to "learn" new skills and adapt to new situations.

Currently, the robot is able to identify surgical instruments and retrieve

them. It is a self-contained unit on a mobile stand, which makes it easy to

transfer from one operating room to another.

Robo-mania

Treat confesses to a lifelong fascination with robots, dating back to the

late 1950s when, as a child, he thought the small, battery-powered Robby the

Robot was the coolest - although a tad unsophisticated and a bit clumsy.

Robby's arms looked like a couple of Black & Decker wrenches. Treat knew one

day he could build a better machine.

So captivated has he remained that to this day he thinks everyone should

have his or her own personal robot. Hospitals, Treat said, are ideal places for

robots to work.

"I've done a lot of other things, developed other surgical instruments and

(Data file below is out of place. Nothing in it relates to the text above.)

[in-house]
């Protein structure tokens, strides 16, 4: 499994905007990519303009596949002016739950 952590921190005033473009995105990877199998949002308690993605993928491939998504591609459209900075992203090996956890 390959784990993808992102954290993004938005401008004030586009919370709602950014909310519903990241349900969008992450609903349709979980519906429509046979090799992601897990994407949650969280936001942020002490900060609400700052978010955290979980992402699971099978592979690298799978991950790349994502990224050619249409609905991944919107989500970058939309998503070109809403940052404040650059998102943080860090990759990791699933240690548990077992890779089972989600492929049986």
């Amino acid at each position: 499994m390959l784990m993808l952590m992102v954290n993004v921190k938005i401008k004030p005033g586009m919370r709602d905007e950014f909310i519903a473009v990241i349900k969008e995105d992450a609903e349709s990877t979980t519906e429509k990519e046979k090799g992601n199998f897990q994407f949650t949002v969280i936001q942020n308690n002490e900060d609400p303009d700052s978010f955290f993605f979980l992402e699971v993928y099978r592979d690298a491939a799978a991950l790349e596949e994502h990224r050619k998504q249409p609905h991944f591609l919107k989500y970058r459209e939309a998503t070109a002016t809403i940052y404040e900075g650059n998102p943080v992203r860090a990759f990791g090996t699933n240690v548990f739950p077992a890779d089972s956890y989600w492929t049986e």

endoscopic tools," Treat said in a recent interview. "I am a chronic inventor,

and I can't stop."

In addition to inventing Penelope, he developed a surgical method that uses

heat to make incisions without scalpels and then seals the wound when an

operation is over. Knives, needles, staples and stitches never come into play.

"I am sort of a physicist who is also practicing surgery. I have been

trying throughout my career to use physics to improve medicine. I chose surgery

because I figured that's where I'd basically apply technology." Along with his